↓ Skip to main content

Bounding the per-protocol effect in randomized trials: an application to colorectal cancer screening

Overview of attention for article published in Trials, November 2015
Altmetric Badge

Mentioned by

12 X users


21 Dimensions

Readers on

65 Mendeley
You are seeing a free-to-access but limited selection of the activity Altmetric has collected about this research output. Click here to find out more.
Bounding the per-protocol effect in randomized trials: an application to colorectal cancer screening
Published in
Trials, November 2015
DOI 10.1186/s13063-015-1056-8
Pubmed ID

Sonja A. Swanson, Øyvind Holme, Magnus Løberg, Mette Kalager, Michael Bretthauer, Geir Hoff, Eline Aas, Miguel A. Hernán


The per-protocol effect is the effect that would have been observed in a randomized trial had everybody followed the protocol. Though obtaining a valid point estimate for the per-protocol effect requires assumptions that are unverifiable and often implausible, lower and upper bounds for the per-protocol effect may be estimated under more plausible assumptions. Strategies for obtaining bounds, known as "partial identification" methods, are especially promising in randomized trials. We estimated bounds for the per-protocol effect of colorectal cancer screening in the Norwegian Colorectal Cancer Prevention trial, a randomized trial of one-time sigmoidoscopy screening in 98,792 men and women aged 50-64 years. The screening was not available to the control arm, while approximately two thirds of individuals in the treatment arm attended the screening. Study outcomes included colorectal cancer incidence and mortality over 10 years of follow-up. Without any assumptions, the data alone provide little information about the size of the effect. Under the assumption that randomization had no effect on the outcome except through screening, a point estimate for the risk under no screening and bounds for the risk under screening are achievable. Thus, the 10-year risk difference for colorectal cancer was estimated to be at least -0.6 % but less than 37.0 %. Bounds for the risk difference for colorectal cancer mortality (-0.2 to 37.4 %) and all-cause mortality (-5.1 to 32.6 %) had similar widths. These bounds appear helpful in quantifying the maximum possible effectiveness, but cannot rule out harm. By making further assumptions about the effect in the subpopulation who would not attend screening regardless of their randomization arm, narrower bounds can be achieved. Bounding the per-protocol effect under several sets of assumptions illuminates our reliance on unverifiable assumptions, highlights the range of effect sizes we are most confident in, and can sometimes demonstrate whether to expect certain subpopulations to receive more benefit or harm than others. Clinicaltrials.gov identifier NCT00119912 (registered 6 July 2005).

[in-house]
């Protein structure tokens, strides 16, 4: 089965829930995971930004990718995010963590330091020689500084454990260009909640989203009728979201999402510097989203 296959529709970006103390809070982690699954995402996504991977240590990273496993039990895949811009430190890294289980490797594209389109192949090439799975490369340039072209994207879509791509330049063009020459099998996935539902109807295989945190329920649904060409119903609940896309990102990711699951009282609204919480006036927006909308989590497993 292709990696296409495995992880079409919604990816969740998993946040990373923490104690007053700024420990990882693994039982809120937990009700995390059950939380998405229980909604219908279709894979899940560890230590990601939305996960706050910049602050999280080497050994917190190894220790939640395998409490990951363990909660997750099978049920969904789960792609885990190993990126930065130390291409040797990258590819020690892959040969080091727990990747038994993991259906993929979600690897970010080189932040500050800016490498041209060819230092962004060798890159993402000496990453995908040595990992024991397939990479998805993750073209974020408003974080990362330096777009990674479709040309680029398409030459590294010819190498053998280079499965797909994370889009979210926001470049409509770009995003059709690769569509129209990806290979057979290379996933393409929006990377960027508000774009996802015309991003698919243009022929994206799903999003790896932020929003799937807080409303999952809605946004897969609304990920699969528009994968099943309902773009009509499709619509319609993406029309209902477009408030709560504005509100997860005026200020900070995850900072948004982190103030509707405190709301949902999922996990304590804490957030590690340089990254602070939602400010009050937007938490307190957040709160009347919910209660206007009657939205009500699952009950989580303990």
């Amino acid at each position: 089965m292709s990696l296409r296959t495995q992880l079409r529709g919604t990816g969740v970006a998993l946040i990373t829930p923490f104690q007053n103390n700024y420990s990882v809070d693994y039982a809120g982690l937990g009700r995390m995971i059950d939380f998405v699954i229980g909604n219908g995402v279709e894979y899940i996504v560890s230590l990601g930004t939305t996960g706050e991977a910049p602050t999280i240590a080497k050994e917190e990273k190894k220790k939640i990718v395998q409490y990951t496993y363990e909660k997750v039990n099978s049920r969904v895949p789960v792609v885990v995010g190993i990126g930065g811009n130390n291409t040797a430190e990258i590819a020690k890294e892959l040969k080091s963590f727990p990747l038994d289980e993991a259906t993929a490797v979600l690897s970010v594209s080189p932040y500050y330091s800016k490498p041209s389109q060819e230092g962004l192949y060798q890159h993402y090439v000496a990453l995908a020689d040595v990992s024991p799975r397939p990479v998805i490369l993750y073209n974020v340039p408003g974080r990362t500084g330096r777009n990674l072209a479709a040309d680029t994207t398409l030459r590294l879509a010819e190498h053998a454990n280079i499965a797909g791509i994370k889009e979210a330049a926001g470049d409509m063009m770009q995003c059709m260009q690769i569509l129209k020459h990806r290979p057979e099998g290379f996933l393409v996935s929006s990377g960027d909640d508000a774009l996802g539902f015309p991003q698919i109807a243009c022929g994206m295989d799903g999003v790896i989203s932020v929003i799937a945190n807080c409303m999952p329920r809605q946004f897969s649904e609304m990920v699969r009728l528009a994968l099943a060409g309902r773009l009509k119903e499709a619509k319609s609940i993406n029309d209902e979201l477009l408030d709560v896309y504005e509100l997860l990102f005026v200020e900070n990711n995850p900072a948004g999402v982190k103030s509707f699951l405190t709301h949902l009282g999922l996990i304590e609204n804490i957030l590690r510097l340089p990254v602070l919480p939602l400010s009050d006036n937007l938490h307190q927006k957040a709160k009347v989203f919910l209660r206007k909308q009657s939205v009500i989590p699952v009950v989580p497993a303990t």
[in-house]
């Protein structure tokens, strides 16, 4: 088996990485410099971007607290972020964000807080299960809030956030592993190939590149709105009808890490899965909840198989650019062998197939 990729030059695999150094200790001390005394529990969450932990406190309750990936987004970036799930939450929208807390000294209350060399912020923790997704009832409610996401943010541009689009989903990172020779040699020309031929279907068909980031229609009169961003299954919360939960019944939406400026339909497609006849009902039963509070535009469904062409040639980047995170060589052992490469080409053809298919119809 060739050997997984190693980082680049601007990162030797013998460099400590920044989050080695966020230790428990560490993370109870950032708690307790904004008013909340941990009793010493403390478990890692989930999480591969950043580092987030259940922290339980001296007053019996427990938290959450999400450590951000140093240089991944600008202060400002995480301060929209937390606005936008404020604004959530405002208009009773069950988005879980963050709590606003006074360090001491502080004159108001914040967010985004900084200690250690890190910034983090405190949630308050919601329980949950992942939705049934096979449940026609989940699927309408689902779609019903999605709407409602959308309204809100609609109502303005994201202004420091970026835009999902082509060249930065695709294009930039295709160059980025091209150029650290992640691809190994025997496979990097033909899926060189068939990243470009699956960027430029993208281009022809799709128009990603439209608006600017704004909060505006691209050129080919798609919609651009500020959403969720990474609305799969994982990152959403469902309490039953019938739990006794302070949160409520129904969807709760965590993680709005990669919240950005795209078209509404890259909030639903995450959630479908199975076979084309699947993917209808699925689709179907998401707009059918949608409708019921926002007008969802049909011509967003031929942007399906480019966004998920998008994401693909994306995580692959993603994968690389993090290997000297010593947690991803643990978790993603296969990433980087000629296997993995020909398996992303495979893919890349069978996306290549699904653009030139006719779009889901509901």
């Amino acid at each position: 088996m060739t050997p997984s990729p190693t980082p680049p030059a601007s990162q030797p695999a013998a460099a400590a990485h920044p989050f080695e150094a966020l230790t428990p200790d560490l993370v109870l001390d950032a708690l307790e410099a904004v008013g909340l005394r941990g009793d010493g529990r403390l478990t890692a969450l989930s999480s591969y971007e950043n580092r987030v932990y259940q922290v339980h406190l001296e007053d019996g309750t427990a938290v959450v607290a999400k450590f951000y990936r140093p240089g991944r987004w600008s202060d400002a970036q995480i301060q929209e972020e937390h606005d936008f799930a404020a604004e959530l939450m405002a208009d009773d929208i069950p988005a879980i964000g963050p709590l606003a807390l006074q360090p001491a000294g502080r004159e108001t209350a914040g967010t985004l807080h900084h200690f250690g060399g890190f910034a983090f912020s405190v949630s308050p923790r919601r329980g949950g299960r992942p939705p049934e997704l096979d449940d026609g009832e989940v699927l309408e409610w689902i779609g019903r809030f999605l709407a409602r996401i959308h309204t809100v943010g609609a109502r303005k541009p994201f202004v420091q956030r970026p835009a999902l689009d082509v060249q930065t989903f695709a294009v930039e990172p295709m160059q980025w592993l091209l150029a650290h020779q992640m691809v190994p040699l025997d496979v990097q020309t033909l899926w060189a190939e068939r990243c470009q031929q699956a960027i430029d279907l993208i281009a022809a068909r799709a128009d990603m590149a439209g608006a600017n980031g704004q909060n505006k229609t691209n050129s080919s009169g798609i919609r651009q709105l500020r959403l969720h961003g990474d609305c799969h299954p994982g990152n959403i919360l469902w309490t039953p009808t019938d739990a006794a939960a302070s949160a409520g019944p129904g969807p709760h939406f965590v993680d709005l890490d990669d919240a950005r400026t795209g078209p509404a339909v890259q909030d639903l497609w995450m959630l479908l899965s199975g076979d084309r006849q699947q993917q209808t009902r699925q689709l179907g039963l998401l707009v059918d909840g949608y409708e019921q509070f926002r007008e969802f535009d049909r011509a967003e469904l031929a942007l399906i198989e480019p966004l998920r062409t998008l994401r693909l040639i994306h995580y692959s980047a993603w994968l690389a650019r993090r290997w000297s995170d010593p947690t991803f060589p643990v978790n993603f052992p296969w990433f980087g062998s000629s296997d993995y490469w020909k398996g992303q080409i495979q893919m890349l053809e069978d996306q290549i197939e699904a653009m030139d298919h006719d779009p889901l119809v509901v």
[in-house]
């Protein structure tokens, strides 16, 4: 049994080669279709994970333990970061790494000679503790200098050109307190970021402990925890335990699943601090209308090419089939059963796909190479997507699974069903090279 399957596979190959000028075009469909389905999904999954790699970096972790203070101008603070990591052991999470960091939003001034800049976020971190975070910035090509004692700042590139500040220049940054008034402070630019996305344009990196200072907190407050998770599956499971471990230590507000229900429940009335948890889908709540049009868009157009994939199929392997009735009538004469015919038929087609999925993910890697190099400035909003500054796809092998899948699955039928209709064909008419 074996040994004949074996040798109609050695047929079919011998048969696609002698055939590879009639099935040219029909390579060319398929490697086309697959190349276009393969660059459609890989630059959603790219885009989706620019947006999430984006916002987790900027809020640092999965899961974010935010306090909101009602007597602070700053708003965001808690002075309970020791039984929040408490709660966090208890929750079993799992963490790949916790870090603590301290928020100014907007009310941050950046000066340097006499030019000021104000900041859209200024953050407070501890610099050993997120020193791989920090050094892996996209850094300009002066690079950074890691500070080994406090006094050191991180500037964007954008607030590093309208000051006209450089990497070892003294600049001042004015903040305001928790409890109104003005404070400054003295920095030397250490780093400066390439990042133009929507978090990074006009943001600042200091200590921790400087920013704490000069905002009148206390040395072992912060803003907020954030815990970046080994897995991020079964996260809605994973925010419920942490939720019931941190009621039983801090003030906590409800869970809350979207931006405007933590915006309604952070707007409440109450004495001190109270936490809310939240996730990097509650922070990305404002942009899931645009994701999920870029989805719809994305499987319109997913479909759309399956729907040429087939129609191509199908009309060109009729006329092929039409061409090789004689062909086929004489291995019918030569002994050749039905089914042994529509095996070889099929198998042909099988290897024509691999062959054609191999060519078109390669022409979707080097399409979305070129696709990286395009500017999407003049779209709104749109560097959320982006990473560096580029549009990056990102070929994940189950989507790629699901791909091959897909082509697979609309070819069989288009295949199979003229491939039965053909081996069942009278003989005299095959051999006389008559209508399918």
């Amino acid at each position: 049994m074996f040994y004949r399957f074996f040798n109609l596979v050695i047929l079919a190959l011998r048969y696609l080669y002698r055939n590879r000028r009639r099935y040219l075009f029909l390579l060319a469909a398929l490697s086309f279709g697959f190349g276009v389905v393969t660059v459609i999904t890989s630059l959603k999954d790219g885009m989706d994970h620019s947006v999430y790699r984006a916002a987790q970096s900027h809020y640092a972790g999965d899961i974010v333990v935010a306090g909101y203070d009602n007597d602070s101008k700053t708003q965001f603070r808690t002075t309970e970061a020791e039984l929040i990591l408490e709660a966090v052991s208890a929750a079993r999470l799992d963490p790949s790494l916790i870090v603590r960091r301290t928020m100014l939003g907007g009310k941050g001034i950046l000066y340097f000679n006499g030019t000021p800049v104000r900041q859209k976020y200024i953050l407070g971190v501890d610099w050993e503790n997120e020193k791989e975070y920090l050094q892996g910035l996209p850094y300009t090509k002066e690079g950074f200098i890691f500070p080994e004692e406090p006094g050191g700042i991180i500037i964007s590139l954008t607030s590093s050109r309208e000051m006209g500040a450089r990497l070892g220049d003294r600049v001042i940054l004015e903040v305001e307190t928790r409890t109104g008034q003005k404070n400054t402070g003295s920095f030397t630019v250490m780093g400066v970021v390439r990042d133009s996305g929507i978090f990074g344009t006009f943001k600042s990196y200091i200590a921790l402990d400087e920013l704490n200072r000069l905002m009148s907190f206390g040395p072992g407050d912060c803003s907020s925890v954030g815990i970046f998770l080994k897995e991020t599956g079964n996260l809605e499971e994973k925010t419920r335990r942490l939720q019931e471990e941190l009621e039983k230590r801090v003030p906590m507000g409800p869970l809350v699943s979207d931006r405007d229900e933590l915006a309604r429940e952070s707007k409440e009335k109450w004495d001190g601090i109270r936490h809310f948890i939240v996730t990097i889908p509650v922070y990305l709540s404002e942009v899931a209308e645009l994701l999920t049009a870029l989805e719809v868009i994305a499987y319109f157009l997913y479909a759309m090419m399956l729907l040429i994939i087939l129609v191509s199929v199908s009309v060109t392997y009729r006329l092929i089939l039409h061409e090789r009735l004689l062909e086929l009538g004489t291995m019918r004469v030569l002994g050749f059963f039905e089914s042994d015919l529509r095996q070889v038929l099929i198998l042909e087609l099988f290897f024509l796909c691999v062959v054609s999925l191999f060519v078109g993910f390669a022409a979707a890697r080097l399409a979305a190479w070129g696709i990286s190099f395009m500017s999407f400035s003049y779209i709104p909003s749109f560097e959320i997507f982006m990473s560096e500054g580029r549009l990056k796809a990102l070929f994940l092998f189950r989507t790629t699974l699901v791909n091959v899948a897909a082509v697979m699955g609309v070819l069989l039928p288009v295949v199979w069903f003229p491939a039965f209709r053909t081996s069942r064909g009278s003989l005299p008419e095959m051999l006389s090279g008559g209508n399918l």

X Demographics

X Demographics

The data shown below were collected from the profiles of 12 X users who shared this research output. Click here to find out more about how the information was compiled.
Mendeley readers

Mendeley readers

The data shown below were compiled from readership statistics for 65 Mendeley readers of this research output. Click here to see the associated Mendeley record.

Geographical breakdown

Country Count As %
Unknown 65 100%

Demographic breakdown

Readers by professional status Count As %
Researcher 10 15%
Student > Ph. D. Student 8 12%
Student > Master 8 12%
Student > Bachelor 4 6%
Professor 4 6%
Other 11 17%
Unknown 20 31%
Readers by discipline Count As %
Medicine and Dentistry 24 37%
Social Sciences 4 6%
Nursing and Health Professions 3 5%
Computer Science 3 5%
Environmental Science 2 3%
Other 6 9%
Unknown 23 35%